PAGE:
However, Mr. Reid has been overwhelmed by the response to the Facebook page he created to gather support in opposition to the proposal [1]. At the time of writing, only five days after the page launch and the posting of 60 invites, the link been distributed to over 6000 groups and individuals urging all concerned to write to members of the Finance and Resources committee before 3rd December.

In his own letter to committee members, Mr Reid states:

“The far reaching benefits of music education are sadly rarely recognised. In brief, pupils have been shown to benefit both educationally and socially from music instruction.

“All pupils, regardless of personal ability stand to benefit from music education, but Aberdeen Music Service gives a quality of education that grants another tier of benefit. An astonishing number of pupils involved with music groups at the city’s music centre go on to perform at national level in organisations such as the National Youth Choir of Scotland and the National Youth Children’s Orchestra, Jazz Orchestra and Orchestra of Scotland. Many others go on to study at prestigious universities and music colleges up and down Britain, contributing to Britain’s wealth of arts and culture.”

Mr Reid’s words resonate strongly. As a professional musician, I owe much to the guitar tuition I received in secondary school. As one of many casualties of severe cuts to Social Care services, I consider myself more fortunate than most in that I am able to make a living from playing a musical instrument.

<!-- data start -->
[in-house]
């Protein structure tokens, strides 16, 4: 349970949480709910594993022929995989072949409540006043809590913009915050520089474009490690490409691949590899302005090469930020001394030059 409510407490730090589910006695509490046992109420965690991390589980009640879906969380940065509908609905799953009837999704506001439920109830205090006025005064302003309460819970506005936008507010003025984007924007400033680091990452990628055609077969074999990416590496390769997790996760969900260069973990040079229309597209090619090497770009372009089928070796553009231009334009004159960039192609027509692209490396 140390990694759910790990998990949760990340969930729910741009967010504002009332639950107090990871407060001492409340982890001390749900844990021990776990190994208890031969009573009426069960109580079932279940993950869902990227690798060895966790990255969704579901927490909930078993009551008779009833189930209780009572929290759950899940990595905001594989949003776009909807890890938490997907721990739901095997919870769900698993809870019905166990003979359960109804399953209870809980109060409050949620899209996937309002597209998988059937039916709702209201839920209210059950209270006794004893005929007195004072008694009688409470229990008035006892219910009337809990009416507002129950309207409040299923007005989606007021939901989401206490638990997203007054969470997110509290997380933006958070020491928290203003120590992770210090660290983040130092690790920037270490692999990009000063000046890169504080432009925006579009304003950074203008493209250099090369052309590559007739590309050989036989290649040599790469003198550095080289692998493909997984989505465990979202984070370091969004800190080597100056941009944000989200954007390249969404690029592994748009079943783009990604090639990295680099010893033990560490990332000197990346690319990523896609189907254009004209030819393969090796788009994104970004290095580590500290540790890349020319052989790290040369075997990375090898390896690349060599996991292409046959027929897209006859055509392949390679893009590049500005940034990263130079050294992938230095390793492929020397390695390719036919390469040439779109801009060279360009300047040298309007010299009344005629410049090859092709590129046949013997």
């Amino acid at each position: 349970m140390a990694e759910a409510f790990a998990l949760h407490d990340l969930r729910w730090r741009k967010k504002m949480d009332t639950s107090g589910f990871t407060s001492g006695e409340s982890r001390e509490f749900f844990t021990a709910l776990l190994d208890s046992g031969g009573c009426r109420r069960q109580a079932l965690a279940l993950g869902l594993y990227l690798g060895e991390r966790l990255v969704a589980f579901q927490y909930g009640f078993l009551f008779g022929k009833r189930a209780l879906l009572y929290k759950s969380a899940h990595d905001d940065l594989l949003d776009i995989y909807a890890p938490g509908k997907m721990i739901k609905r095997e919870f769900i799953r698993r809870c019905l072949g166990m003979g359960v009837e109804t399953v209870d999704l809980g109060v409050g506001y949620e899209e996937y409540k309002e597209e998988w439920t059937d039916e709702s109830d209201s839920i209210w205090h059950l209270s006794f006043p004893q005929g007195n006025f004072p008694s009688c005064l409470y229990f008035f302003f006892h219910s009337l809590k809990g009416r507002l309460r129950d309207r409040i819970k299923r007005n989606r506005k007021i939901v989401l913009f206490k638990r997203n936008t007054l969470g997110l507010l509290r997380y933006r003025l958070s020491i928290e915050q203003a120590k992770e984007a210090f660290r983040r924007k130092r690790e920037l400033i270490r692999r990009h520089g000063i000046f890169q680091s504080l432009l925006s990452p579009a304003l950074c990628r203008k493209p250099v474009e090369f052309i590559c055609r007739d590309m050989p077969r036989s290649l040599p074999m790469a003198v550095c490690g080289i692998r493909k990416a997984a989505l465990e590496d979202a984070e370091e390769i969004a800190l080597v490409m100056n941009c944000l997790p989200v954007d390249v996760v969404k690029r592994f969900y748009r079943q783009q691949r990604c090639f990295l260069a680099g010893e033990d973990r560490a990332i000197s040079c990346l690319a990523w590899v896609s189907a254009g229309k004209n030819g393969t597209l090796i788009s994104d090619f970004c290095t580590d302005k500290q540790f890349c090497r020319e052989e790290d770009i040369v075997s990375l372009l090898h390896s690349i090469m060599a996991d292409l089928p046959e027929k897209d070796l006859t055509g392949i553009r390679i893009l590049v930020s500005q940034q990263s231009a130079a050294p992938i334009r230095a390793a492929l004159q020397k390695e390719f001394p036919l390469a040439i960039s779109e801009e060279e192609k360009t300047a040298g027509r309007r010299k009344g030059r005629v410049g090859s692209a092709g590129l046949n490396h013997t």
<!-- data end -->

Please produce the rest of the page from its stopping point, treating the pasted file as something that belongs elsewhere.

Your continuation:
Many of my fellow professionals in the field of music will cite schools based musical instrument tuition as the foundation for their present level of expertise. As well as the means to earn money, we have enjoyed many opportunities to travel – sometimes to unusual and exciting places and events, making precious acquaintances in the process of presenting our own local/national culture worldwide.

It is extremely sad that this valuable, yet undervalued service has come under threat, and a generation could be denied the fantastic opportunities and experiences myself and my colleagues have enjoyed by way of our education in music.


[1] http://www.facebook.com/profile.php?id=684606295#!/event.php?eid=160768090626312

[2] http://www.facebook.com/l.php?u=http%3A%2F%2Fwww.gopetition.com%2Fpetition%2F40692.html&h=a03db

[3] !/event.php?eid=140848399298674